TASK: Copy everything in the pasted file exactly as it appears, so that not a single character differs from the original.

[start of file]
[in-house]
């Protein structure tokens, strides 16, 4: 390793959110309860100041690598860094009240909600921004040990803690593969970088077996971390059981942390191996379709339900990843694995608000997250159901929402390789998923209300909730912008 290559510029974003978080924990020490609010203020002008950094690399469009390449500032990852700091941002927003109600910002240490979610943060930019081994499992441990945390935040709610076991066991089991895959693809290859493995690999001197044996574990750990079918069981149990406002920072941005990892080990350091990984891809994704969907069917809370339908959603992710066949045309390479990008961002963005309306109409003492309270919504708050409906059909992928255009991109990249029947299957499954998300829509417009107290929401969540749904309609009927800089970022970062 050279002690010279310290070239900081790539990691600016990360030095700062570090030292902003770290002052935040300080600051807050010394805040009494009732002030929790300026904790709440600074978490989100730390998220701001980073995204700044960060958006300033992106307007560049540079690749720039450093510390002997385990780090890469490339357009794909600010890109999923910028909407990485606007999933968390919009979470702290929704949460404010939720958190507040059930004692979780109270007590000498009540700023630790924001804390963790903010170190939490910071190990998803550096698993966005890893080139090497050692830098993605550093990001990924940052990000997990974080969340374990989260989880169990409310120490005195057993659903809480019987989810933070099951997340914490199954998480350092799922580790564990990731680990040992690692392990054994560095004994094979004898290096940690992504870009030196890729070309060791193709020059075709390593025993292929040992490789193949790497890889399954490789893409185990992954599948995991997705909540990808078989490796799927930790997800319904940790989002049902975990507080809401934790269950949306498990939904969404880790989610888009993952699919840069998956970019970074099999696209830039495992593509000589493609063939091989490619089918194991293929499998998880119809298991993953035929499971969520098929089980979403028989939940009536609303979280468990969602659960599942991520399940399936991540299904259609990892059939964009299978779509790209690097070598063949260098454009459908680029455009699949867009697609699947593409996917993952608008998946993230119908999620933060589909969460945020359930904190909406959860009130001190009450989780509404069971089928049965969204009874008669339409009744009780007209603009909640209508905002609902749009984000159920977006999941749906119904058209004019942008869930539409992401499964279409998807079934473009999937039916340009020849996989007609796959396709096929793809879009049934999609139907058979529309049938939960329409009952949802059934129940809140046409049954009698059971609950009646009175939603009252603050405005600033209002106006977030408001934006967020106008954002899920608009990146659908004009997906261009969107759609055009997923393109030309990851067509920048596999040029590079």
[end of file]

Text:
[in-house]
């Protein structure tokens, strides 16, 4: 390793959110309860100041690598860094009240909600921004040990803690593969970088077996971390059981942390191996379709339900990843694995608000997250159901929402390789998923209300909730912008 290559510029974003978080924990020490609010203020002008950094690399469009390449500032990852700091941002927003109600910002240490979610943060930019081994499992441990945390935040709610076991066991089991895959693809290859493995690999001197044996574990750990079918069981149990406002920072941005990892080990350091990984891809994704969907069917809370339908959603992710066949045309390479990008961002963005309306109409003492309270919504708050409906059909992928255009991109990249029947299957499954998300829509417009107290929401969540749904309609009927800089970022970062 050279002690010279310290070239900081790539990691600016990360030095700062570090030292902003770290002052935040300080600051807050010394805040009494009732002030929790300026904790709440600074978490989100730390998220701001980073995204700044960060958006300033992106307007560049540079690749720039450093510390002997385990780090890469490339357009794909600010890109999923910028909407990485606007999933968390919009979470702290929704949460404010939720958190507040059930004692979780109270007590000498009540700023630790924001804390963790903010170190939490910071190990998803550096698993966005890893080139090497050692830098993605550093990001990924940052990000997990974080969340374990989260989880169990409310120490005195057993659903809480019987989810933070099951997340914490199954998480350092799922580790564990990731680990040992690692392990054994560095004994094979004898290096940690992504870009030196890729070309060791193709020059075709390593025993292929040992490789193949790497890889399954490789893409185990992954599948995991997705909540990808078989490796799927930790997800319904940790989002049902975990507080809401934790269950949306498990939904969404880790989610888009993952699919840069998956970019970074099999696209830039495992593509000589493609063939091989490619089918194991293929499998998880119809298991993953035929499971969520098929089980979403028989939940009536609303979280468990969602659960599942991520399940399936991540299904259609990892059939964009299978779509790209690097070598063949260098454009459908680029455009699949867009697609699947593409996917993952608008998946993230119908999620933060589909969460945020359930904190909406959860009130001190009450989780509404069971089928049965969204009874008669339409009744009780007209603009909640209508905002609902749009984000159920977006999941749906119904058209004019942008869930539409992401499964279409998807079934473009999937039916340009020849996989007609796959396709096929793809879009049934999609139907058979529309049938939960329409009952949802059934129940809140046409049954009698059971609950009646009175939603009252603050405005600033209002106006977030408001934006967020106008954002899920608009990146659908004009997906261009969107759609055009997923393109030309990851067509920048596999040029590079």